DMX communicates at a 250 kbps baud rate, which means that it has an incredibly fast response time when compared to other dimming systems (like DALI). However, control in a DMX system is unidirectional, originating with the control desk and concluding when the command has been actuated by the fixture. This is an aspect of its heritage as a theatrical system. In order to fulfill the data-recording functions of LEED or WELL, or enable two-way communication with sensors and other devices, you will need an RDM (Remote Device Management system).
To take advantage of the two-way communication of RDM, you will also need DMX/RDM compatible drivers (EldoLED’s drivers are DMX/RDM compatible). One of the additional advantages of an RDM is that addressing is accomplished automatically, otherwise fixtures need to be individually addressed, and channels individually assigned and programmed. While the very high baud rate of DMX facilitates the collection of real-time data, the requirement itself is premised on theatrical applications where immediate tracking of the movements of an actor (for example) might require this type of response time. In other applications, this type of response time isn’t as critical, and the delay incurred by other types of dimming systems is negligible. This is why understanding the use-case of the system is so important – because the advantages of DMX may not justify the added cost and complexity of installation and commissioning, much less ongoing use and maintenance.
Overall, DMX is an incredibly robust protocol, but it does have inherent limitations. An experienced systems integrator should be consulted at the beginning of the process to assist with the layout, design and installation of the system, and it is always best to bring the controls supplier into the conversation early to understand the specific requirements and limitations of their systems. Lastly, it is always recommended that a clear use-case be established early in the process, and that a thorough evaluation of options is completed. Given the design criteria, other protocols (like DALI or wireless) might be advantageous, especially due to the steep learning curve associated with on-going use.
DALI (Digital Addressable Lighting Interface)
DALI was developed as a successor to 0-10v, and is governed by a consortium of manufacturers as an open standard alternative to several proprietary protocols. Unlike DMX, DALI was designed as a bi- or multi-directional communications protocol, and is decentralized. This means that it can assume a number of topologies, including Ring, Star, Tree or Daisy Chain. As a result, managing X, T and L configurations in track does not pose the same difficulties that it does with DMX, and there is no additional RDM required.
Like DMX, DALI allows users to individually address fixtures, and to control fixtures either individually or in groups, or both. DALI2 offers tunable white compatibility, with RGBw certification coming soon, and is backwards compatible with existing DALI installations. DALI control systems can manage up to 64 devices, and the system will automatically assign addresses to the fixtures that it detects. It is also possible to add multiple controllers to a single DALI Bus to increase the number of fixtures managed by the system, making DALI more scalable than other systems, and more adaptable to changes in the fixture or device ecology.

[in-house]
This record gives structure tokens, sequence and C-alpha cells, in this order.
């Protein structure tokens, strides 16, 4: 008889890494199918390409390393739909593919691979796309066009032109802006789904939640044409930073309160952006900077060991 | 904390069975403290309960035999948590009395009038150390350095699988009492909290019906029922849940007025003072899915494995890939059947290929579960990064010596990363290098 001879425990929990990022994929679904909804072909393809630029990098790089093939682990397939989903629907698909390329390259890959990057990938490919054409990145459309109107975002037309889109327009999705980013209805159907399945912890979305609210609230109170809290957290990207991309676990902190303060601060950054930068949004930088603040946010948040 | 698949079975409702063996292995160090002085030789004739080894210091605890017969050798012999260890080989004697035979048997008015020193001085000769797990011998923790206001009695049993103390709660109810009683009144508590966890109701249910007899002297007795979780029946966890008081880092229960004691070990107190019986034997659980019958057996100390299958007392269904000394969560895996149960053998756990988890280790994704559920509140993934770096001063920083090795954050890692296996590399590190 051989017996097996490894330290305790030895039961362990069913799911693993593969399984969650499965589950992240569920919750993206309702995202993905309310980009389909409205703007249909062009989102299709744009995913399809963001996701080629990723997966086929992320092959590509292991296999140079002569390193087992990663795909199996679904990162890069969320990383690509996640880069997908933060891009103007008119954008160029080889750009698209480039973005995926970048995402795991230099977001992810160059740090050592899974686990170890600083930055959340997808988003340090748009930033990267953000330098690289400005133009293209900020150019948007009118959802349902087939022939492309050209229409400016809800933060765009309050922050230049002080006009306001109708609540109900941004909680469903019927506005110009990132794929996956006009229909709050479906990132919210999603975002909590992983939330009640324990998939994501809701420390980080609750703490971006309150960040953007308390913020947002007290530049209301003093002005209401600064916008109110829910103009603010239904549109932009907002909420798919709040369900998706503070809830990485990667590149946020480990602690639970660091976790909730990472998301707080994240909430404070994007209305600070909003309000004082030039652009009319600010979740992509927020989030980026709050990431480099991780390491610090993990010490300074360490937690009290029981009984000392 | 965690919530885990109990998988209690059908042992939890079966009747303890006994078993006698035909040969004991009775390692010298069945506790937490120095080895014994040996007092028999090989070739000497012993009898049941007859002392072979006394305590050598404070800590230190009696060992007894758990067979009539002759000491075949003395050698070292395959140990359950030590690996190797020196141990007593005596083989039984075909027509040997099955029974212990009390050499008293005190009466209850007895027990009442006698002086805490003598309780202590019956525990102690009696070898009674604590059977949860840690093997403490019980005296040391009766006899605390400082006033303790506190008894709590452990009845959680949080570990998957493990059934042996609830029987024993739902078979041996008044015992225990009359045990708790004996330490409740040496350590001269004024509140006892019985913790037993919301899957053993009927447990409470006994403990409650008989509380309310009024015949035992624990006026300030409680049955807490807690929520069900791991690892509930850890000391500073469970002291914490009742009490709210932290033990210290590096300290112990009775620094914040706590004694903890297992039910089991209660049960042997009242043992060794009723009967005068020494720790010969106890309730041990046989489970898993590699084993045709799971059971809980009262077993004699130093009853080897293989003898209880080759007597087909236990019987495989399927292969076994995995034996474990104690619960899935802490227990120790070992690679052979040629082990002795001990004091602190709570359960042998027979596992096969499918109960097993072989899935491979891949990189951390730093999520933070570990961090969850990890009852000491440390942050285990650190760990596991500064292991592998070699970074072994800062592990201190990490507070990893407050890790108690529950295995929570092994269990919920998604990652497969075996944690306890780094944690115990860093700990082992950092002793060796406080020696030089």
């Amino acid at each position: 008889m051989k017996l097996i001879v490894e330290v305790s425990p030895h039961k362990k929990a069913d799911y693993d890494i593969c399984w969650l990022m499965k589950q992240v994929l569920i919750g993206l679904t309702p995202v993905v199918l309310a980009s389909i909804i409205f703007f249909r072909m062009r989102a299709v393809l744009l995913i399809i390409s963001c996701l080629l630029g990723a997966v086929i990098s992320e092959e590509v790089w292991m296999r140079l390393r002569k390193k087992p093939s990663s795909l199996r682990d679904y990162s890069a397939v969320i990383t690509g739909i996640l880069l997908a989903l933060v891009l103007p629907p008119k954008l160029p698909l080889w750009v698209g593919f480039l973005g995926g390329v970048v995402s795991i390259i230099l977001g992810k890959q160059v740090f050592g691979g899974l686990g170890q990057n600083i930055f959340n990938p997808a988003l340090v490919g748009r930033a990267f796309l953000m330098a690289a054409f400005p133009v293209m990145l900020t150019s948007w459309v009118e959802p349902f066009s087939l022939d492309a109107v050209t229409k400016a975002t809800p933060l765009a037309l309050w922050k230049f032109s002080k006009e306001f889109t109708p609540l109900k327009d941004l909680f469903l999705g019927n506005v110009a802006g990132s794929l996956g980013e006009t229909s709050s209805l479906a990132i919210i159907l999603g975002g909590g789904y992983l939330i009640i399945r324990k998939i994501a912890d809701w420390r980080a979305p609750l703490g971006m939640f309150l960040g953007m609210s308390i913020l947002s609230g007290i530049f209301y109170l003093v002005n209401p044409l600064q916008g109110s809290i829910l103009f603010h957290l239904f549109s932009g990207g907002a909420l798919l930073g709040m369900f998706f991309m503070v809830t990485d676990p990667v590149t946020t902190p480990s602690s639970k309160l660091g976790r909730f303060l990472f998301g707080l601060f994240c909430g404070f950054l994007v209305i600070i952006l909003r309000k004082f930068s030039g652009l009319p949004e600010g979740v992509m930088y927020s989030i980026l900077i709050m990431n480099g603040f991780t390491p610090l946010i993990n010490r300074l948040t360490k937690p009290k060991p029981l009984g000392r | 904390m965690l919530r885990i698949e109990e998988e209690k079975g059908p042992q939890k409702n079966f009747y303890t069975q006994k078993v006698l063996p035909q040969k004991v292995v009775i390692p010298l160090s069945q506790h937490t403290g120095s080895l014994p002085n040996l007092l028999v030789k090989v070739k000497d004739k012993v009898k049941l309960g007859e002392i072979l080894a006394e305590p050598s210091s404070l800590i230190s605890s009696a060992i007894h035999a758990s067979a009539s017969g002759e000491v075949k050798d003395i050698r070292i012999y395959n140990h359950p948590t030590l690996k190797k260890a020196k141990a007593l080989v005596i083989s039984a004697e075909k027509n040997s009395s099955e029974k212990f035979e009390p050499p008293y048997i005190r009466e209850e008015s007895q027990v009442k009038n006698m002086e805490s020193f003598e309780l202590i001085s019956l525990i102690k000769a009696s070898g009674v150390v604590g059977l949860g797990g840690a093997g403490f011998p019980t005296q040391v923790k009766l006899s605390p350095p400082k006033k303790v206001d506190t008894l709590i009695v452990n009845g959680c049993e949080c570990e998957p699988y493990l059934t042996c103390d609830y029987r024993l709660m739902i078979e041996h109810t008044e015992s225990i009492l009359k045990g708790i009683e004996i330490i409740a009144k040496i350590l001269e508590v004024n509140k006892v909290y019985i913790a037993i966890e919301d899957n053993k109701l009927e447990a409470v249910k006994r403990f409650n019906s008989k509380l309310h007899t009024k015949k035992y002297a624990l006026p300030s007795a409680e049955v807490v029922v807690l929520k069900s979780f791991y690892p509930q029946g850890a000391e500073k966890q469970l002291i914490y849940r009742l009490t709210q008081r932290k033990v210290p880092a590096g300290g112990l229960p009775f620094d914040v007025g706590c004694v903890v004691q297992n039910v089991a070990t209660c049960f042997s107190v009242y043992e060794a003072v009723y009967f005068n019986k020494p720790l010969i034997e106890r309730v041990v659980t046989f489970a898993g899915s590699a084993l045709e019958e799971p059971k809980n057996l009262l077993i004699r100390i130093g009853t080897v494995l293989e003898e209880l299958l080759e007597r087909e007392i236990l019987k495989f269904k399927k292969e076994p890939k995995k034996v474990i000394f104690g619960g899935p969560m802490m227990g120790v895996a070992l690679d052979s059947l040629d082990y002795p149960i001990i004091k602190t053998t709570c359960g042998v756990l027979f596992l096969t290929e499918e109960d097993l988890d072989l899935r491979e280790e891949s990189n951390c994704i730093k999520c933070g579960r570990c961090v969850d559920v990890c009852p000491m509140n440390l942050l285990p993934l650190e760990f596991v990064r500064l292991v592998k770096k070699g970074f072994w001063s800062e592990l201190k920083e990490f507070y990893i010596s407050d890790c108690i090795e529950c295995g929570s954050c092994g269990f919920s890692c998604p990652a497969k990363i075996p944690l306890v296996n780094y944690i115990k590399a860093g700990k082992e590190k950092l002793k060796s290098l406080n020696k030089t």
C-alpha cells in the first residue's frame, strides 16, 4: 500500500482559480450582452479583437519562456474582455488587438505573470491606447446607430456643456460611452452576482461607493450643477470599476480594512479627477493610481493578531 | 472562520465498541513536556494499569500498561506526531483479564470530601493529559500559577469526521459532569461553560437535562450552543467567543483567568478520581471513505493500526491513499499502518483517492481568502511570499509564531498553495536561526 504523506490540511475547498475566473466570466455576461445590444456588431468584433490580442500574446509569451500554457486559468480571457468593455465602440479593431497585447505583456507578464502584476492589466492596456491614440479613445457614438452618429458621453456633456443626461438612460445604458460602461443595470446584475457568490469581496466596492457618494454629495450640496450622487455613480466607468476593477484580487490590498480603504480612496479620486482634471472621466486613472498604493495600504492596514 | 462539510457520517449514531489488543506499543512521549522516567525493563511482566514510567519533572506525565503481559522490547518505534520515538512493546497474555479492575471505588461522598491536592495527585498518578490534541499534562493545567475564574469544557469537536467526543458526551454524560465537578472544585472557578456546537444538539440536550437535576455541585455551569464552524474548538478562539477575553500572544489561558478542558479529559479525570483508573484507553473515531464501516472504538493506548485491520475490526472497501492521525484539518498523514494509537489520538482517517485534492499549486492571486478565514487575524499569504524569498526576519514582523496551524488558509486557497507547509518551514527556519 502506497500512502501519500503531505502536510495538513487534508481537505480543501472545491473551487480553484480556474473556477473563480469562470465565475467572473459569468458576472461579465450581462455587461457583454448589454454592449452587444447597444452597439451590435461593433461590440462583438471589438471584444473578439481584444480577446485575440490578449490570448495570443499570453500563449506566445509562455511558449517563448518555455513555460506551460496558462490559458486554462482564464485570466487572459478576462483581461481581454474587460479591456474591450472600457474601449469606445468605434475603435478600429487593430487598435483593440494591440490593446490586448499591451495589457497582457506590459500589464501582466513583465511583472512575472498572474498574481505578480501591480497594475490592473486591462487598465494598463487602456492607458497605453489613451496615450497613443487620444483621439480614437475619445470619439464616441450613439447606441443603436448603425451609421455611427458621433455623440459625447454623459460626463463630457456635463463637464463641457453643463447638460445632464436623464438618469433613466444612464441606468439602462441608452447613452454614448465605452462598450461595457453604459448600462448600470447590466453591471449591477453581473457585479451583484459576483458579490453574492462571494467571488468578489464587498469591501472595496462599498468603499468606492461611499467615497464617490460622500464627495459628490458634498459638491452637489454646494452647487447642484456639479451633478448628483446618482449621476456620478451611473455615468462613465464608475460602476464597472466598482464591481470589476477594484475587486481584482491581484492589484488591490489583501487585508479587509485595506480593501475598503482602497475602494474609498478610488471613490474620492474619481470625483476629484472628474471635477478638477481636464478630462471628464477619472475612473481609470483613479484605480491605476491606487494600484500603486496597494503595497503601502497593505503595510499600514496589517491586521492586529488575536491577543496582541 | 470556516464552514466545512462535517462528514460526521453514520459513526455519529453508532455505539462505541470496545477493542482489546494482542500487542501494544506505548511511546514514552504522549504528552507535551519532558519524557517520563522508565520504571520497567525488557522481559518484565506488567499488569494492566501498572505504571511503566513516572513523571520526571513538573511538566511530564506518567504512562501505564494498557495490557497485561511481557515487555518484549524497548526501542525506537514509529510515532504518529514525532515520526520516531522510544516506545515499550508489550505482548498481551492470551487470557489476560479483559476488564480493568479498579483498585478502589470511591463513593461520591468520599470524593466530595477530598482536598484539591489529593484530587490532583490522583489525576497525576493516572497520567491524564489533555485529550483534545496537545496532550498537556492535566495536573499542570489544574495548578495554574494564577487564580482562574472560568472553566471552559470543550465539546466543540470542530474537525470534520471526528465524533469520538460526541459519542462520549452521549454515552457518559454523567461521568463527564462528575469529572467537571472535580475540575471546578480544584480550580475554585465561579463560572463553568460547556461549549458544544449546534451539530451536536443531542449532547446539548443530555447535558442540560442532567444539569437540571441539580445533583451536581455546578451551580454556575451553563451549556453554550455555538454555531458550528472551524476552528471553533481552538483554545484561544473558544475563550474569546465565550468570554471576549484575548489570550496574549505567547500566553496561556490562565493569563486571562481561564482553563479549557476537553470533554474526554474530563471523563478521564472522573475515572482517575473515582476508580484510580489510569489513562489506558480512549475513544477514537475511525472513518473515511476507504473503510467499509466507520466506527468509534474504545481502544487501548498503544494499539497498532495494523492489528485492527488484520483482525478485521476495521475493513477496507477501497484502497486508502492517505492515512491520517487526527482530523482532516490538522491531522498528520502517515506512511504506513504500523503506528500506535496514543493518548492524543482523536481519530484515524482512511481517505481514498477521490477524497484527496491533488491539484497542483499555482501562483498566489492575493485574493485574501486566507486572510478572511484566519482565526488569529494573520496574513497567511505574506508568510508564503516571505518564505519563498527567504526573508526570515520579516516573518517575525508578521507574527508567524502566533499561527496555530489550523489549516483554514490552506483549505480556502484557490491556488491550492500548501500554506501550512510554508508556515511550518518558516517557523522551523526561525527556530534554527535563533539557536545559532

Unlike DMX, DALI does not have special wiring considerations. It is also not polarity sensitive, so there is less of an opportunity to make wiring mistakes that would impact a 0-10v system (for example). It also does not require a shielded 0V signal ground (like DMX does). This means that installation is considerably simpler than other types of control protocols, although it is still recommended that a systems integrator be hired to help commission the system.
Since DALI uses an inherently bi- or multi-directional communications paradigm, it is capable of application with sensor networks and building system management platforms that monitor and record device performance, which is critical for maintenance of sustainability and wellness certifications like LEED and WELL. The introduction of DALI2, D4i and DALI+ also means that DALI can also be used in coordination with wireless systems, either through the use of standardized gateways that enable wired networks to be incorporated into wireless ecosystems, like Zigbee or Bluetooth Mesh, or by allowing DALI to be used over wireless and IP-based networks. The combination of decentralization and wireless compatibility also means that DALI enjoys a degree of future-proofing unavailable to analog systems, and (arguably) DMX.
DALI was developed for large-scale implementation in office, museum and architectural contexts, and enjoys broad support outside of the United States. With increased interest in advanced controls in the United States, DALI is starting to penetrate the U.S. market, and enjoys support from most of the larger U.S.-based controls manufacturers, like Acuity, Lutron, Crestron and ETC. With broader adoption in the United States, DALI is perhaps better situated to accommodate the data and functional requirements of architectural spaces compared to DMX, while DMX is better suited for application in performance, theatrical or sports venues that require faster data-exchange rates and more control channels.
While DALI certification is controlled by the DALI Alliance, DALI itself is an open standard, which means that manufacturers do not need to license it to use it. This can cause issues in instances where manufacturers manipulate the DALI standard, and advertise their product as DALI or DALI compatible. If you are specifying a DALI system, be sure that it carries DALI certification, and includes the appropriate DALI mark. Certification ensures that the system is DALI compliant and compatible. Product that is advertised as DALI, but which does not carry the certification may not have the promised functionality that DALI provides.
Compared to DMX, DALI offers lower installation costs, easier interfaces, future-proofing and compatibility with wireless controls. It is also inherently suited to sensor network integration and data collection, and it provides nuanced fixture control at both the individual and group level. In terms of a wired advanced control system, DALI provides a compelling solution for museum, gallery, office and institutional applications.